I haven't heard anyone mention global warming even once this year. Delightful! The nay sayers have moved on to the global economy, of course.
So of course I was thinking about how this relates to creativity.
When we're functioning as we were created to function, with our creativity intact and without being bombarded by nay sayers within or without, it's as if our lives are functioning in neutral weather patterns.
There are no tropical currents making it too warm, and no other currents making it too whatever it is they make it. We are just who we are, operating as we should operate.
What are the El Ninos, or El Ninas, or even the El Kabongs stopping us from living in our neutral weather patterns right now?
Of course we can't change the weather (although the tree huggers might beg to differ). But we can take steps to remove the behavior patterns that bring negativity into our lives and stop us from functioning at our full creative potential.
Say no to El Nino! Let it snow.

Monday, March 9, 2009

Trigger, Peek-a-Boo Sound Bites, and Thanks Havi

Rumor has it Earnest Hemingway rewrote the ending to "A Farewell to Arms" 39 times because he wanted to get the words right.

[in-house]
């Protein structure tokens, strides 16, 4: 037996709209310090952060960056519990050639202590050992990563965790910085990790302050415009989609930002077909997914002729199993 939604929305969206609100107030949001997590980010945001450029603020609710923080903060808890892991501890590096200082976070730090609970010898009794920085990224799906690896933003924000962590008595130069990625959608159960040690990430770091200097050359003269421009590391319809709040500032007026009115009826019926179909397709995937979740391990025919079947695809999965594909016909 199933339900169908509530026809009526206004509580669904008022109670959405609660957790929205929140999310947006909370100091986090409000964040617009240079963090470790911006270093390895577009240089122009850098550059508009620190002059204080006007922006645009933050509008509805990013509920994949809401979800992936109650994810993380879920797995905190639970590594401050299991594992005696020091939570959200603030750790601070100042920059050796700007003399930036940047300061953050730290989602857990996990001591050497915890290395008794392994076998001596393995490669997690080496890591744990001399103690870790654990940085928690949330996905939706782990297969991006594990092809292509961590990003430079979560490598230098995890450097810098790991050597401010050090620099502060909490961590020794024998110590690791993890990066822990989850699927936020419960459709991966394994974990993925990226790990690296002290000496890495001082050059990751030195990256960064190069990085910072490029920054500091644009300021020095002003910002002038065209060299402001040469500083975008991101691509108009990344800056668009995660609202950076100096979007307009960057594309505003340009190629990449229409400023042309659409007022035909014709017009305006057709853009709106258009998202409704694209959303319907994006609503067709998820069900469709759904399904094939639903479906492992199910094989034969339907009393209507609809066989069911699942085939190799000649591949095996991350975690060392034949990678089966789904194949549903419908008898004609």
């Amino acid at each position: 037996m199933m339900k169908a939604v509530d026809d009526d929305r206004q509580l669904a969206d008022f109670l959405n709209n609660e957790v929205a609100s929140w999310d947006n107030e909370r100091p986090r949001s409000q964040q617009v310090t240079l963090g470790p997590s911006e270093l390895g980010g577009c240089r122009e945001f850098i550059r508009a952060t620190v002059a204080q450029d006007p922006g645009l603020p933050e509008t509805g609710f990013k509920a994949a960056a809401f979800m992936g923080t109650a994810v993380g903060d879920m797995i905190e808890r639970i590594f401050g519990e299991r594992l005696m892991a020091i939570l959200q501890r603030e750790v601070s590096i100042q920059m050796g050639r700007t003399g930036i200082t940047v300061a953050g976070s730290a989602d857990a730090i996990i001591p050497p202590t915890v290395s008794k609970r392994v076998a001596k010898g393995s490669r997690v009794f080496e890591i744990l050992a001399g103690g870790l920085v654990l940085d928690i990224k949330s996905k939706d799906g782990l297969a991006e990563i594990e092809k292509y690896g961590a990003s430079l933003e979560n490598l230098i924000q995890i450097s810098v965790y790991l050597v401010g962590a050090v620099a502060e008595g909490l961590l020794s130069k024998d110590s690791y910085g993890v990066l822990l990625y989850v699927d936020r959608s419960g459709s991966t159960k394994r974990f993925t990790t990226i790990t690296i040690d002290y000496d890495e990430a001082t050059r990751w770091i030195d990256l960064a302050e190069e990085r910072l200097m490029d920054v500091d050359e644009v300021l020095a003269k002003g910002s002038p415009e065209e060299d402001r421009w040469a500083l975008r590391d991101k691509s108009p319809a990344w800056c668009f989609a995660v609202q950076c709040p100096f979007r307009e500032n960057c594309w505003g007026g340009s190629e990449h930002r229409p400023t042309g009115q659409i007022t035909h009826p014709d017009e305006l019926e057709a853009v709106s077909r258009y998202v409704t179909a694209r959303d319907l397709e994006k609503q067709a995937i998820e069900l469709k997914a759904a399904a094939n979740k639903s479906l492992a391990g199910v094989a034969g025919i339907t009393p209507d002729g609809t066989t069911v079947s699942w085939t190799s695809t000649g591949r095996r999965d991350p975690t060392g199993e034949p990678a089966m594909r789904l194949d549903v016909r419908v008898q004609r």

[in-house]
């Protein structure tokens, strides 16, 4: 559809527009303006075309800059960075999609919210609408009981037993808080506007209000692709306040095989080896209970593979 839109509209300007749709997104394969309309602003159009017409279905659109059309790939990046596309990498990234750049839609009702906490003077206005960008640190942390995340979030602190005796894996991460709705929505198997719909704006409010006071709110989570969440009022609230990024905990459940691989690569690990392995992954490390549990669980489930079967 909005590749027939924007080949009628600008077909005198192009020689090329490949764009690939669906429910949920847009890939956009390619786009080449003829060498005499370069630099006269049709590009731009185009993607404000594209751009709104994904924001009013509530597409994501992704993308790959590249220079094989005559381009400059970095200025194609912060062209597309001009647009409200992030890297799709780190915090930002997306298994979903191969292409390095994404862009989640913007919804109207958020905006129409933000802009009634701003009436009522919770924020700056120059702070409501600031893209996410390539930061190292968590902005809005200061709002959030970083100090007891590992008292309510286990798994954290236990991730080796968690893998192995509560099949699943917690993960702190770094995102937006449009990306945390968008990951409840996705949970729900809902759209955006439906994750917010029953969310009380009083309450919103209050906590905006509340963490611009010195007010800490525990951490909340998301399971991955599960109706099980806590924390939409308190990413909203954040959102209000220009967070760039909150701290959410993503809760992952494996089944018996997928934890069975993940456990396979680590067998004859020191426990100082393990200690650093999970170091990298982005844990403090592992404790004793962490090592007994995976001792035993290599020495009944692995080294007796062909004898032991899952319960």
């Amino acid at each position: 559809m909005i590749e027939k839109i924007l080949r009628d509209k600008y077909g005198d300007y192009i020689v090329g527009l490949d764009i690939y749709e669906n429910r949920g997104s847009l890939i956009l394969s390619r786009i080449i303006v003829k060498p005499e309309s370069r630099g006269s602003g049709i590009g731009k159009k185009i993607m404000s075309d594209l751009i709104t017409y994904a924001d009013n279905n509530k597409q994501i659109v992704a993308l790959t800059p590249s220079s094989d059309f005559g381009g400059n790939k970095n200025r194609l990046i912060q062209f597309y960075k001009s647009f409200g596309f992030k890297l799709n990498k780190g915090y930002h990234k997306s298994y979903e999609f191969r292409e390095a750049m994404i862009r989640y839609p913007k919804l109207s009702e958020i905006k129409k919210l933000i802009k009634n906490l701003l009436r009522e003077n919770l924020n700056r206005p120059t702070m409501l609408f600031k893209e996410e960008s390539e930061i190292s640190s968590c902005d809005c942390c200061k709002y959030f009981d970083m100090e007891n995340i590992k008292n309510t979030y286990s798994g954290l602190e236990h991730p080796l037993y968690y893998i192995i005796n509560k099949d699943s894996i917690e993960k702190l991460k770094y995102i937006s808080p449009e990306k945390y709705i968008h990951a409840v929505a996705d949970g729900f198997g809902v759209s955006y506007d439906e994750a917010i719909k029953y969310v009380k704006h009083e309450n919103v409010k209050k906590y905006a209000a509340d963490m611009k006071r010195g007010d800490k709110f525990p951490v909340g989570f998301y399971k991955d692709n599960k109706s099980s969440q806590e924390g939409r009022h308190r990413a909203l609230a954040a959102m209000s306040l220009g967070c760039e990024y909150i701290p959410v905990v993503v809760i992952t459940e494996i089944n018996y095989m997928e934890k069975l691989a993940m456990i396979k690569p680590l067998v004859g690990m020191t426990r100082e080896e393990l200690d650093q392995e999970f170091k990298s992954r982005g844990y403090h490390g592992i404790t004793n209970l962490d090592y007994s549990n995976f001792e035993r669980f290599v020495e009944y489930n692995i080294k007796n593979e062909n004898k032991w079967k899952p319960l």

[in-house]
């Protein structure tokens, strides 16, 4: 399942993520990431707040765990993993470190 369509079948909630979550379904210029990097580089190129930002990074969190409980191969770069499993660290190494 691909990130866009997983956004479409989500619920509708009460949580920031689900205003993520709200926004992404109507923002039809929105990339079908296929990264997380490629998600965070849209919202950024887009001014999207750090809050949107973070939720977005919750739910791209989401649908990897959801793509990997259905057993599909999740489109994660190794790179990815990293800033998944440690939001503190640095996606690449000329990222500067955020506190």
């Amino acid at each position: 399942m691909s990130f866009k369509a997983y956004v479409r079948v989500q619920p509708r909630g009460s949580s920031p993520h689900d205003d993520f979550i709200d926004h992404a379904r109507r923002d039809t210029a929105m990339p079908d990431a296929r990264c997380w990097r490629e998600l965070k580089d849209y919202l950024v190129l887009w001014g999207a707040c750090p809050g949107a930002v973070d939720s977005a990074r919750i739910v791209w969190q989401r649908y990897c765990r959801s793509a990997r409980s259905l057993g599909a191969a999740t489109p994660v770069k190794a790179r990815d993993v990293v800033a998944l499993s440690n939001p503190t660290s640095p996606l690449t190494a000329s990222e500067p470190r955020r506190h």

If you've noticed the little slogan under my name in the header of this particular creative writing blog lately, you might have thought I had it on some sort of rotation script displaying random slogans on each visit.
Well, you'd have the random part right at least. I've been changing slogans with the weather (and the weather has been crazy around here the last few days). Somewhere I got it in my head that little slogan should totally define me, my blog, my reason for existing and my place in the universe.
Am I saying I have worried about getting it right? Let's just say I can relate to Mr. Hemingway.
I've shared before about my "rampant creativity and capitalistic tinkering" patterns, how they're actually fear based and all that yada-yada. You'd think sharing about your problems in a public place (I'm talking about this blog) would mean I had a total handle on them and they could just go away, right?
Yeah, not really.
Of course I didn't see what was happening at first. I was just in that old familiar territory, one step away from scrapping everything and starting a blog about internet marketing or some crap like that. Okay, so I guess I was closer than one step away from it.
My posts here on this blog have still been somewhat creative, but couldn't you just feel the stick being slipped back up the ol' ass? That's one of my other patterns too.